JACKSONVILLE, Fla. -

The families of four people who died in a plane crash more than three years ago were awarded a $9.5 million settlement from the Federal Aviation Administration Wednesday.

On Dec. 12, 2001, a Piper Cherokee attempting to land in heavy fog at Jacksonville International Airport crashed, killing all four people on board.

Attorney Donald Weidner -- the pilot -- and his partner, Thomas Bowden, were returning from a business trip in Fort Lauderdale, Fla., with their clients, Adrienne and James Abrisch, when the single-engine plane they were flying in was diverted from Craig Field to JIA because of weather conditions.

U.S. District Judge Timothy Corrigan ruled that the air traffic controllers were partially at fault for not properly and continuously updating the pilot on hazardous weather conditions. Bowden's father, George, was present for Corrigan's ruling.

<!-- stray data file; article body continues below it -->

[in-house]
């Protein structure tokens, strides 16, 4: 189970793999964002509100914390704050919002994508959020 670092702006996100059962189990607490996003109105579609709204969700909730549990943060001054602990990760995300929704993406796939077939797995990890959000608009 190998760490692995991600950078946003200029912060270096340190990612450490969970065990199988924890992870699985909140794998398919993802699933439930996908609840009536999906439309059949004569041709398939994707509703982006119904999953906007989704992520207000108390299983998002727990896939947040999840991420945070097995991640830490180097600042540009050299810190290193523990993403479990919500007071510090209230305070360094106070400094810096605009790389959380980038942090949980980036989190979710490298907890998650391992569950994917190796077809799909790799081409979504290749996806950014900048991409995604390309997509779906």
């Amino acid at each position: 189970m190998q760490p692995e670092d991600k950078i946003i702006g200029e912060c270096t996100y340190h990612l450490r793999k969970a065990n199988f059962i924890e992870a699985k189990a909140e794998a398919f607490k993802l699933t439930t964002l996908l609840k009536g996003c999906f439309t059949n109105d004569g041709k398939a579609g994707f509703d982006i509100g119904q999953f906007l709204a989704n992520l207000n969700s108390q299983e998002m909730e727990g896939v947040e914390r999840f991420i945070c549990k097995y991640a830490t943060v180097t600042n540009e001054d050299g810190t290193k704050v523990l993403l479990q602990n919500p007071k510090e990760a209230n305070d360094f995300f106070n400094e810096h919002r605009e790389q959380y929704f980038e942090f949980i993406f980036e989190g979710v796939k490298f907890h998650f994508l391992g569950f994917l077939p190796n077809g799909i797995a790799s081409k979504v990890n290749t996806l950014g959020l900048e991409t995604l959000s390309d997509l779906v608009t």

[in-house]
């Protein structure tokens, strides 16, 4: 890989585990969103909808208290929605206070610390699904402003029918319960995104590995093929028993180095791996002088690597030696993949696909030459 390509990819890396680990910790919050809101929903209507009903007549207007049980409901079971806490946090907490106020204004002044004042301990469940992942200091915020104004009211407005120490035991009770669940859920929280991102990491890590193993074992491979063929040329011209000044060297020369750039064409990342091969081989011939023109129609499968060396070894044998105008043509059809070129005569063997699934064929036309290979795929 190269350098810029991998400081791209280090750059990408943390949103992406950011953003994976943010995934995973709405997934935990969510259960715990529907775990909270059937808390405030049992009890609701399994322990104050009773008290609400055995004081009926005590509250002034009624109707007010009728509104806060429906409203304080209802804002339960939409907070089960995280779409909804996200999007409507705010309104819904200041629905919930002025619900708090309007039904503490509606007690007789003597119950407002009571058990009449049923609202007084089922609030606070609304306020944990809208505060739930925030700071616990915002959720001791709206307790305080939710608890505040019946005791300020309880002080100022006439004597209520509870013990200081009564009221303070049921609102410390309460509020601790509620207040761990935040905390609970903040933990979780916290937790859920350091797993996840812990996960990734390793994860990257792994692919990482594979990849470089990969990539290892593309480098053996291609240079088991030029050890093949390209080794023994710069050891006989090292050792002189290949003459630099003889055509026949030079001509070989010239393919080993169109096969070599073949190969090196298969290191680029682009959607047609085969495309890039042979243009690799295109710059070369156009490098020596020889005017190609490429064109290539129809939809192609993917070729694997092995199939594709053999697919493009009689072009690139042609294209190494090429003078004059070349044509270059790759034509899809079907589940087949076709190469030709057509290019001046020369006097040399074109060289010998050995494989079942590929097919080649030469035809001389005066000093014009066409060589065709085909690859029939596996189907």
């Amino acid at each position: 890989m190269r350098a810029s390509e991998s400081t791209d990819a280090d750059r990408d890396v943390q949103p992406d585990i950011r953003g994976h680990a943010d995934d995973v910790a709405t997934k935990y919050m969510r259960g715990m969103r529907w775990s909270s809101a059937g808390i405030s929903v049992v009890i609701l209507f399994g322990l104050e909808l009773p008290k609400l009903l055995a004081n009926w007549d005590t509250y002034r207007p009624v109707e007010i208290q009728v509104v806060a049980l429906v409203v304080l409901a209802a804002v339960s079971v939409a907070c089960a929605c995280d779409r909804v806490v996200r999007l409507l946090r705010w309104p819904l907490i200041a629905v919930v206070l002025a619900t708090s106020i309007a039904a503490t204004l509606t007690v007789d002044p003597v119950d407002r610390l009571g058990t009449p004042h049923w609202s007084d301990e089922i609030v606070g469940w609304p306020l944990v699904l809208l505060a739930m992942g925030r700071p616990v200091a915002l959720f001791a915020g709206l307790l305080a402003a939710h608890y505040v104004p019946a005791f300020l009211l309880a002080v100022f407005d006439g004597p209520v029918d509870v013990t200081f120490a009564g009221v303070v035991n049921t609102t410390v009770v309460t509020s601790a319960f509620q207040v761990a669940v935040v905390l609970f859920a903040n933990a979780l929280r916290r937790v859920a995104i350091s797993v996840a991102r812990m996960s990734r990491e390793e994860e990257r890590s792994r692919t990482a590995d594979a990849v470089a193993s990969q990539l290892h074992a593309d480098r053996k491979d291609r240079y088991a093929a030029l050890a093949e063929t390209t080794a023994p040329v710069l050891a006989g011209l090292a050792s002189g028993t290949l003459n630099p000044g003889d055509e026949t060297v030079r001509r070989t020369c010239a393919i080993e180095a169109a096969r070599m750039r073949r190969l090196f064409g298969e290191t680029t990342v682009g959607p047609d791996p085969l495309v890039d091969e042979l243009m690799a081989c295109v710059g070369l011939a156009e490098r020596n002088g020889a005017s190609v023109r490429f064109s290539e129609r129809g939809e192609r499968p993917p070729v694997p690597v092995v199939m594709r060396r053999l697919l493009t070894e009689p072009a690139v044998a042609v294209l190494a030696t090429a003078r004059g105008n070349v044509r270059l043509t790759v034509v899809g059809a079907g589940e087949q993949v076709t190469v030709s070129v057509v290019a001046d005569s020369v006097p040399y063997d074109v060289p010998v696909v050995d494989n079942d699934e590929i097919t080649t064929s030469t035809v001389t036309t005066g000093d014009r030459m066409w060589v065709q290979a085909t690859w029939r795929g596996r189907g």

"We are happy this long nightmare is over for us," he said. "I cannot say this is a happy event for us today. However, if we could be, we would rather have our son back than all of the money in the United States Treasury."

Steve Pajcic, an attorney in the case, said it was difficult to prove the FAA was at fault because the controllers were operating from a temporary tower while the main tower was being renovated. It is this reason that none of the conversations between Weidner and air traffic control were ever recorded.

"Since no one survived the crash and only the controllers were around to testify, it was an extremely interesting and difficult puzzle," Pajcic said.

The ultimate key to cracking the case was an altimeter photographed by the Jacksonville Sheriff's Office shortly after the crash. According to Pajcic, Weidner calibrated his altimeter based on weather conditions, and that the last weather report he received from the tower was nearly two hours old.

Pajcic hoped that the ruling would set a precedent in similar cases across the nation.

"Air traffic controllers in performing their jobs cannot be allowed to gamble with the safety of the flying public," he said.

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